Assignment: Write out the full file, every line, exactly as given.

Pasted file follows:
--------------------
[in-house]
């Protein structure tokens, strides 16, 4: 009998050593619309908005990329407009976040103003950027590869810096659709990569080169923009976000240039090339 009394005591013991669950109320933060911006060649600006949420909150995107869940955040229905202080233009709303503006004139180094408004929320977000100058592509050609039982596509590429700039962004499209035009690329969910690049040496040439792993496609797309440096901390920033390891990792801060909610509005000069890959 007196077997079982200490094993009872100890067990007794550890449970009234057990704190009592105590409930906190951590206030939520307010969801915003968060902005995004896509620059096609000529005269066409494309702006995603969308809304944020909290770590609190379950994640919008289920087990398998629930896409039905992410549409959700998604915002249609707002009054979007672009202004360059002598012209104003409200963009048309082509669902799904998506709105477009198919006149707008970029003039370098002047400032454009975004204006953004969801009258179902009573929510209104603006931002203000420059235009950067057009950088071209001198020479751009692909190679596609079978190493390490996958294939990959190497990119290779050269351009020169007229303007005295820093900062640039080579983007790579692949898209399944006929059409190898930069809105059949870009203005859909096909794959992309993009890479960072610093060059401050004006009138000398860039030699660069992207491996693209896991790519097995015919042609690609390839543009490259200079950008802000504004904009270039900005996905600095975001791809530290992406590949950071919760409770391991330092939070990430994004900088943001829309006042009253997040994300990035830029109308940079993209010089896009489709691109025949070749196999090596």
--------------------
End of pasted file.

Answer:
[in-house]
């Protein structure tokens, strides 16, 4: 009998050593619309908005990329407009976040103003950027590869810096659709990569080169923009976000240039090339 009394005591013991669950109320933060911006060649600006949420909150995107869940955040229905202080233009709303503006004139180094408004929320977000100058592509050609039982596509590429700039962004499209035009690329969910690049040496040439792993496609797309440096901390920033390891990792801060909610509005000069890959 007196077997079982200490094993009872100890067990007794550890449970009234057990704190009592105590409930906190951590206030939520307010969801915003968060902005995004896509620059096609000529005269066409494309702006995603969308809304944020909290770590609190379950994640919008289920087990398998629930896409039905992410549409959700998604915002249609707002009054979007672009202004360059002598012209104003409200963009048309082509669902799904998506709105477009198919006149707008970029003039370098002047400032454009975004204006953004969801009258179902009573929510209104603006931002203000420059235009950067057009950088071209001198020479751009692909190679596609079978190493390490996958294939990959190497990119290779050269351009020169007229303007005295820093900062640039080579983007790579692949898209399944006929059409190898930069809105059949870009203005859909096909794959992309993009890479960072610093060059401050004006009138000398860039030699660069992207491996693209896991790519097995015919042609690609390839543009490259200079950008802000504004904009270039900005996905600095975001791809530290992406590949950071919760409770391991330092939070990430994004900088943001829309006042009253997040994300990035830029109308940079993209010089896009489709691109025949070749196999090596």